Brandin Cooks

On the other side of the wide receiver spectrum there is Brandin Cooks. A true speedster, Cooks stands 5’10” and 190 pounds – a full 7 inches shorter and 50 pounds lighter than Benjamin – whose game is built around his quickness. With his 4.3 speed and lightning quick moves Cooks has understandably earned Tavon Austin comparisons and looks to become a weapon out of the slot. His small frame limits his upside but Cooks will fit perfectly in a wide open spread style offense like the Eagles or the Bills.

Strengths: Lightening quick, human joystick that is lethal in the open field, great top end speed, dynamic in space, bursts off line of scrimmage, great route runner that can create separation with his precision and tough kid willing to run across the middle.


Weaknesses: Slight frame, will struggle against press coverage, will likely be limited to a slot receiver role, not a great punt returner and will get pushed around in the run game.

Overall: Cooks is the prototypical new era slot receiver. His elite quickness allows him to beat defenders from the snap. He will terrorize teams on quick break underneath routes. While that is impressive it doesn’t necessarily warrant a 1st round draft pick. What makes Cooks special is his ability to beat teams deep with his elite top end speed. Yet another dynamic weapon at the receiver position in the 2014 class Cooks is simply too dangerous to fall out of the 1st round.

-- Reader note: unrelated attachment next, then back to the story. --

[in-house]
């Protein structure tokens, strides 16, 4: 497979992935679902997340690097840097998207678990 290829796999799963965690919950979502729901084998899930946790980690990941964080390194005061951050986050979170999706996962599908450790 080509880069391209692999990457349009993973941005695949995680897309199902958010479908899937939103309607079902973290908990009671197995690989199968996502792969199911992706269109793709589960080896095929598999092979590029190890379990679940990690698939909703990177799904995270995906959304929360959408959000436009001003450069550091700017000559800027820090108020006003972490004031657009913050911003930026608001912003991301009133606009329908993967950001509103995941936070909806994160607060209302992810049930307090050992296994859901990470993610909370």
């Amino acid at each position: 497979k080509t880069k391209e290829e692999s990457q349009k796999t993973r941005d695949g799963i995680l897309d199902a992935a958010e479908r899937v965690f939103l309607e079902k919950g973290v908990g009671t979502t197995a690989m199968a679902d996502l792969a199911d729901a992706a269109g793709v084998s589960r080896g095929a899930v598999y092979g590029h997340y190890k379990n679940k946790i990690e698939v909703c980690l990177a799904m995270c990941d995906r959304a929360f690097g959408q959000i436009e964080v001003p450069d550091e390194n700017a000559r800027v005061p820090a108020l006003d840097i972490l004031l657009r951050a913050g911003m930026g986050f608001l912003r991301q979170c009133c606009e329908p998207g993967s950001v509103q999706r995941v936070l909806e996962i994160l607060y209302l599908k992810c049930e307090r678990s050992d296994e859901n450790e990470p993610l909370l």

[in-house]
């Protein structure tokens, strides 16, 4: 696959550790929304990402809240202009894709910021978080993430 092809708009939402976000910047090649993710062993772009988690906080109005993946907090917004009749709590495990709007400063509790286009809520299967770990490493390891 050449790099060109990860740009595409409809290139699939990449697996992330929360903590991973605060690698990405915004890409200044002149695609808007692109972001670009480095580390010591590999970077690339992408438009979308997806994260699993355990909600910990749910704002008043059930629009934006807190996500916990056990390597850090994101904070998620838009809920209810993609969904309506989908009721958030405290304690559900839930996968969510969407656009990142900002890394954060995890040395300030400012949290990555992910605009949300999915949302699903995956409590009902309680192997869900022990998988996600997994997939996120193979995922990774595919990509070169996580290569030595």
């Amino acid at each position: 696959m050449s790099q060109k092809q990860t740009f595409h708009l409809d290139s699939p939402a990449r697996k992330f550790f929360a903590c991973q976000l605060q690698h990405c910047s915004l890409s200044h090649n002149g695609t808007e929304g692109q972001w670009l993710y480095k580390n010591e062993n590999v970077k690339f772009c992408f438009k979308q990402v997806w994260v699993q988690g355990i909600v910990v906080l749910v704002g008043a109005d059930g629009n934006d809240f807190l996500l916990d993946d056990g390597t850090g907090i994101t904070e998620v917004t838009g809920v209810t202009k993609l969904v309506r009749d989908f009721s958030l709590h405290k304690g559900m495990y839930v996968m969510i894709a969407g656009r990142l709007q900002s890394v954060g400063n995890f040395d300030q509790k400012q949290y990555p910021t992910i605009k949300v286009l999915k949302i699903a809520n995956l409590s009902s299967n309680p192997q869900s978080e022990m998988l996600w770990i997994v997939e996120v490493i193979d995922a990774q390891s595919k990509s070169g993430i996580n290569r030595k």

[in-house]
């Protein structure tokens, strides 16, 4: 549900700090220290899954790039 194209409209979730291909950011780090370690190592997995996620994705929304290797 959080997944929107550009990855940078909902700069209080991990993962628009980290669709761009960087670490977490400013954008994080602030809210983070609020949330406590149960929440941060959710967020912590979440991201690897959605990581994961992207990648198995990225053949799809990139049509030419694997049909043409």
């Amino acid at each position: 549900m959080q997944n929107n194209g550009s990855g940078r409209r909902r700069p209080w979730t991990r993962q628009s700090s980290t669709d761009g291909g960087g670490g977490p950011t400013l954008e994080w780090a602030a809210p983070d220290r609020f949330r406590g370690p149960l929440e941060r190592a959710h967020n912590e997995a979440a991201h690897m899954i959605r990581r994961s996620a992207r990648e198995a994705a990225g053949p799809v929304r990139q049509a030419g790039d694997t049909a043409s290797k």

As we see the 2014 wide receiver class is loaded. Not only does it feature the elite top end prospect in Watkins and Evans, there is talent throughout the class. Players like Odell Beckham, Allen Robinson, Davante Adams and Jordan Matthews didn’t even make this list but could easily find themselves drafted in the first 50 picks.

Add in the ever increasing role of the wide receiver in today’s NFL and this year’s draft could be the perfect storm for wide receivers. There is simply a huge demand for wide outs currently in the NFL and this year’s draft has a wide receiver for every flavor; Benjamin and Evans are massive, Cooks and Lee are as shifty as anyone currently in the NFL and Watkins is an explosive playmaker.

Every once in a while a draft becomes synonymous with a certain position. Think of the 1983 quarterback class — featuring John Elway, Jim Kelly and Dan Marion — or even the more recent 2012 draft where Andrew Luck, RGIII and Russell Wilson were all selected. 2014 could be similar, remembering this years draft as the draft of the wide out.

Complete Breakdowns 

Sammy Watkins

Mike Evans

Marqise Lee

Kelvin Benjamin

Brandin Cooks

Tags: 2014 NFL Draft NFL Draft